Ch Nisar’s responsibility

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PML-N’s self-inflicted wounds

 

 

While PML-N has a strategy, however controversial, to contain the Panama case fallout, there’s no telling how much round after round of self-inflicted damage will hurt the party in the run-up to next year’s election. Ch Nisar’s surely not doing his party’s new government, or the former prime minister for that matter, any good with his outbursts. The timing, as usual, is telling. Shahid Khaqan Abbasi has been doing just fine as PM so far. Defying expectations, there’s also been the odd hint of independence in policy making – taking fata reforms out of the cold storage just after Nawaz Sharif put them there, for example.

There’s also a full-time foreign minister, meaning a far more proactive foreign ministry than Nawaz’s four years. Also, the PM and FM have handled the standoff with the Trump administration, and implications of the recent BRICS summit, well enough to win visible press and public appreciation. But Nisar was not among those cheering; not when the cabinet was formed and certainly not as it got about doing its business. However, it was Kh Asif’s admission following the BRICS shock announcement – about the need to “put our house in order” – that seems to have really put Nisar off.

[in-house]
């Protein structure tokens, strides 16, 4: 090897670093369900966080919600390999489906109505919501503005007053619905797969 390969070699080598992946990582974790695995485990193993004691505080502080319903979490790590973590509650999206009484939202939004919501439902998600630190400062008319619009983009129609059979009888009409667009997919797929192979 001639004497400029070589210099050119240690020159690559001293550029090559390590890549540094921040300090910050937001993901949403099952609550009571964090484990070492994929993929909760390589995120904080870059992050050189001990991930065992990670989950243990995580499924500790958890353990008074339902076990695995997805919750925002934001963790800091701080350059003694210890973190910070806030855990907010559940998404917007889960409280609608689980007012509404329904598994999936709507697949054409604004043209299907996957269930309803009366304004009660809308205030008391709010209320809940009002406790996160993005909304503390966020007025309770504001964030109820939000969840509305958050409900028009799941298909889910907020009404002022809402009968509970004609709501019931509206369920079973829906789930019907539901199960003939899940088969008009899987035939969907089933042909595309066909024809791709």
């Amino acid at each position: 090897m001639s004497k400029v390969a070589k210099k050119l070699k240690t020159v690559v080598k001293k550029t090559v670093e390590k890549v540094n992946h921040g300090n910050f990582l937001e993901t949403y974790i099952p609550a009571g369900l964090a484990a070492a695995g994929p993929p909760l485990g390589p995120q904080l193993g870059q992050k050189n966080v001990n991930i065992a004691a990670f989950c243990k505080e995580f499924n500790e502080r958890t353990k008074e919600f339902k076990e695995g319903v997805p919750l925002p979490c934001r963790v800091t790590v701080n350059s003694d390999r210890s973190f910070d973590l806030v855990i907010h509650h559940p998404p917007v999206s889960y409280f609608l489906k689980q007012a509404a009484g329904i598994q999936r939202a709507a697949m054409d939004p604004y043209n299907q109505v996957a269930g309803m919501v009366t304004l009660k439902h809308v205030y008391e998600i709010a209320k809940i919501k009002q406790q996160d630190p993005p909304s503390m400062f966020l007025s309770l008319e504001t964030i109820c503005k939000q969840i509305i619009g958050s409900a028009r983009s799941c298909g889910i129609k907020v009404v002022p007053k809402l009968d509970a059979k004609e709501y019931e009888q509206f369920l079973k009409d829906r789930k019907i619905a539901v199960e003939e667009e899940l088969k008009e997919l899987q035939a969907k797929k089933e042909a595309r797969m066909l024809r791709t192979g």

That following back-and-forth revealed deep-rooted issues between the PML-N top brass. It turns out that most of the senior minister’s in Nawaz’s cabinet were not even on talking terms. And while there are differences aplenty, Nisar never went along too well with anyone except Shahbaz Sharif and, to an extent, Nawaz. Now, he has issues with practically every ministry just when the government is engineering a crucial foreign and security policy overhaul. The initiative about banned outfits has been received well at home and abroad. Nisar’s criticism, in fact, seemed more in cue with arguments of “enemies of Pakistan” he is always so concerned about. Or perhaps he’s uneasy because a reset would radically depart from his own policy of accommodating, even hosting, some of the banned outfits? And the mysterious threat to the country that only four people know about should be, like the present interior minister said in the House, explained before parliament. Ch Nisar has had his say. Now he must take responsibility and walk the talk or stop attacking the government.